January 2018

That’s not cricket

Eddie Gilbert’s boomerang is no longer on display. Like all good boomerangs will it come back? 


The boomerang depicts two of O’Chin’s sporting contemporaries - Frank ‘Big Shot’ Fisher and Edward ‘Eddie’ Gilbert. QM collection number QE26594Pace bowler Eddie Gilbert. Photo courtesy of the State Library of Queensland.Portrait of Eddie Gilbert. Photo courtesy of the State Library of Queensland.As with many of our contemporary Indigenous art pieces, this boomerang brings to light many facets of Queensland history.

The boomerang was created by Jack O'Chin to commemorate Frank ‘Big Shot’ Fisher and Edward ‘Eddie’ Gilbert. This item was removed from the public gallery several years ago to make way for a new display. Jack O’Chin was one of the first people to promote Queensland’s Aboriginal artists which helped to develop an art industry in places such as Cherbourg. 

The sporting hero Eddie Gilbert, who is represented on the boomerang, was well known as a great cricketer. He was particularly celebrated for bowling the famous cricketing batsman Sir Donald Bradman. 

Gilbert was born in Woodford, but at the age of three was taken from his family and placed in Barambah Aboriginal Reserve, the government-run institution in what is now Cherbourg. Sadly he was part of the stolen generation.

Eddie claimed that his boomerang skills allowed him to develop his famous fast bowling technique. He was picked for the Queensland Sheffield Shield team against South Australia after his impressive performance in a game against New South Wales at the age of 25 and was subsequently named bowler of the match.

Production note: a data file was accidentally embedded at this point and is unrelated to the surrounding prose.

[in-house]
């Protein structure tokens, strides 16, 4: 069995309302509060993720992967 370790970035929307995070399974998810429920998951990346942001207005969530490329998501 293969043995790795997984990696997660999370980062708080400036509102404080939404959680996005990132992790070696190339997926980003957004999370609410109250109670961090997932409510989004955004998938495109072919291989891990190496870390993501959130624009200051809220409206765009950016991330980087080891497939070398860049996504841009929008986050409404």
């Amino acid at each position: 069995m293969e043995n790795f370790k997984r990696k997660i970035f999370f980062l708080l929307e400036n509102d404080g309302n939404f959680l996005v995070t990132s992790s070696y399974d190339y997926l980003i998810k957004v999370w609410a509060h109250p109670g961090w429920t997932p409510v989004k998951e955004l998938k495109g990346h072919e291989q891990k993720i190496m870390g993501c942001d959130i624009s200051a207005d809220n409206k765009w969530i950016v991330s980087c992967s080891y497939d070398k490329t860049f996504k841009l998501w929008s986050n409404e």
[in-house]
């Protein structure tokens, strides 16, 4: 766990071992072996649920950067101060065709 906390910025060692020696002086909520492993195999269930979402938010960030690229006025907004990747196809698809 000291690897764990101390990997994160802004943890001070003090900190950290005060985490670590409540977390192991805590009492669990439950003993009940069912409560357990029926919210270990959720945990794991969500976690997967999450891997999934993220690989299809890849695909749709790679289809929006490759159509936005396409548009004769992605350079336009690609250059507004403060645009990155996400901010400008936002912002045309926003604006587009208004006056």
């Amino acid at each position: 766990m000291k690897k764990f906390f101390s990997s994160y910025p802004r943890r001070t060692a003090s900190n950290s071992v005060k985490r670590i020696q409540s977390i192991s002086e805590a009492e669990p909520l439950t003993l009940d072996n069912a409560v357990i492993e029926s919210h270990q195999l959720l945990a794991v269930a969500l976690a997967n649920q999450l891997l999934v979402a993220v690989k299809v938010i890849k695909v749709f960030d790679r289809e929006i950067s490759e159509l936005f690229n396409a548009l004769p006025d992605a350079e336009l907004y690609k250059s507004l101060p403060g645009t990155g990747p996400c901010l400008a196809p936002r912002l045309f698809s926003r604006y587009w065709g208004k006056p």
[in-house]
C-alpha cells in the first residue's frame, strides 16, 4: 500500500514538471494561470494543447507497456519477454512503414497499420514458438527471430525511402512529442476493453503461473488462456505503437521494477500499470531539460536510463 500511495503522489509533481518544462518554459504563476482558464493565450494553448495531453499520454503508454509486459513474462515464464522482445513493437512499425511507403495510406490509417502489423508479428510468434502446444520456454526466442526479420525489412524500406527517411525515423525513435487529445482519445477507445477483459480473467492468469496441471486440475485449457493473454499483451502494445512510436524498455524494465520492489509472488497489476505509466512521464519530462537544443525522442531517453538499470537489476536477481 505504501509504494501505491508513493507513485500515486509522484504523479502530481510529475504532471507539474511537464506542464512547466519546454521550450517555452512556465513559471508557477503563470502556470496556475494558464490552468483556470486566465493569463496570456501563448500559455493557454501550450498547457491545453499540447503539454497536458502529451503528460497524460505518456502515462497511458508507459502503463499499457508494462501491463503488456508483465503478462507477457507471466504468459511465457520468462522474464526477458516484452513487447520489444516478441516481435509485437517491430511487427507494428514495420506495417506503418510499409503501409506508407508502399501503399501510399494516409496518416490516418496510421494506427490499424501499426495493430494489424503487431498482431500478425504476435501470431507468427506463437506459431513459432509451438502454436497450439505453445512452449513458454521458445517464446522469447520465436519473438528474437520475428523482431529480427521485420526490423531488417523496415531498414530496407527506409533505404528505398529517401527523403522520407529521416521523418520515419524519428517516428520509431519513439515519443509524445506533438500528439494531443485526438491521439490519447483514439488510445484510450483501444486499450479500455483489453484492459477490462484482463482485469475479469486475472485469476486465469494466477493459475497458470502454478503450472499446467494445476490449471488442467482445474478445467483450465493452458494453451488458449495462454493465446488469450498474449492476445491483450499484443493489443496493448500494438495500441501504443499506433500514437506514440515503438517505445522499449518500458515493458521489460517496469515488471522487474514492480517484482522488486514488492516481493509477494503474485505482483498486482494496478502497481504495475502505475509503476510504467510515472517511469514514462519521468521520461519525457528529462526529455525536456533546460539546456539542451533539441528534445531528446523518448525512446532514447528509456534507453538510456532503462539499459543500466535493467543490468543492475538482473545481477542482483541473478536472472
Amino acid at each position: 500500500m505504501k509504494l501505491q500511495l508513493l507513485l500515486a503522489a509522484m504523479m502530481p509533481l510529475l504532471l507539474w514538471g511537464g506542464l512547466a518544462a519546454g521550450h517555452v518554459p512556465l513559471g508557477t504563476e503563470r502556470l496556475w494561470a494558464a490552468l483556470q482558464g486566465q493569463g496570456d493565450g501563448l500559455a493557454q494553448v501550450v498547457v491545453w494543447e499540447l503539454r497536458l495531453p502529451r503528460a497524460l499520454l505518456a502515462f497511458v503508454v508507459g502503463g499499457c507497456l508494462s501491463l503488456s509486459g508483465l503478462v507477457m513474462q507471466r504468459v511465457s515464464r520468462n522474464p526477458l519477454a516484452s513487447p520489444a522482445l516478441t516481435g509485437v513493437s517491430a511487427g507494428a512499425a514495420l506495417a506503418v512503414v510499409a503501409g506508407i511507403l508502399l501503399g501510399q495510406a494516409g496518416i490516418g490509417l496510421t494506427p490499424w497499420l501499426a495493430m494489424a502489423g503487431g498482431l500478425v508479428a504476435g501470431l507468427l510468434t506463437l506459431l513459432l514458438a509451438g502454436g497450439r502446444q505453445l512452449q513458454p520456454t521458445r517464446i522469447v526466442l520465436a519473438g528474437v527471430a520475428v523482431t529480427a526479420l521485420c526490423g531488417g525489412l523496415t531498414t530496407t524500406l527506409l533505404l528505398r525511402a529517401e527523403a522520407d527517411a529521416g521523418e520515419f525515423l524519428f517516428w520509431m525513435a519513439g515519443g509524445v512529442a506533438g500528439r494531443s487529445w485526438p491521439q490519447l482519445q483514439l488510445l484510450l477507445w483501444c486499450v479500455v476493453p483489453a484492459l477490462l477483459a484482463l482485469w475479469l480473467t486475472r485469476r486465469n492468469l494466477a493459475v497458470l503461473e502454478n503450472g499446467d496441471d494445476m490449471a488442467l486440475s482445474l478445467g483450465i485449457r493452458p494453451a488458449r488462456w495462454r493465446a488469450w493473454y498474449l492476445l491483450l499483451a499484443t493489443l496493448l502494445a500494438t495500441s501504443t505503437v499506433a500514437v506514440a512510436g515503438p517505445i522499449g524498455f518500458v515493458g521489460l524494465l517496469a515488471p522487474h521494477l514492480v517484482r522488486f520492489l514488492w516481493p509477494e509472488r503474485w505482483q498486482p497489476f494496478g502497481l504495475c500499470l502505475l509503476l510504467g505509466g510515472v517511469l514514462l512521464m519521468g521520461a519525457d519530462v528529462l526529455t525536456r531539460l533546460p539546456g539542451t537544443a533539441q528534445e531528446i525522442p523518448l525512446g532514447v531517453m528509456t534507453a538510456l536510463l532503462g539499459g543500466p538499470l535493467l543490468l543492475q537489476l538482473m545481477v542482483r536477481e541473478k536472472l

Eddie Gilbert’s most famous match was at the Gabba grounds on 6 November 1931. He relieved the world’s most famous batsman, Don Bradman, of his bat, knocking him to the ground and dismissing him for no score in the space of one over. Bradman said he was the fastest bowler he had faced in his career.

Despite his great achievements and skills, the racial discrimination he suffered meant that he was never selected to play for Australia. Nevertheless he managed to play 23 matches and took 87 wickets at an average of 29.

Gilbert retired from cricket in 1936 and returned to Cherbourg where he died in 1978.  Sir Donald Bradman attended his funeral. Indigenous Sport Queensland established the Eddie Gilbert Medal to recognise Queensland’s best Indigenous sportsperson.

Though Eddie Gilbert was one of the original Indigenous first-class cricketers in Australia, he was not part of the historic Indigenous Cricket Team (which was not considered a first-class team) that toured England in 1868. This was the first Australian cricket team to tour overseas.

Although the boomerang is not still on display, rest assured it remains a valued part of the museum’s collection, safely stored in perpetuity for future generations. In the meantime you can click here to view the item on the Queensland Museum website.

Queensland Museum's Find out about... is proudly supported by the Thyne Reid Foundation and the Tim Fairfax Family Foundation.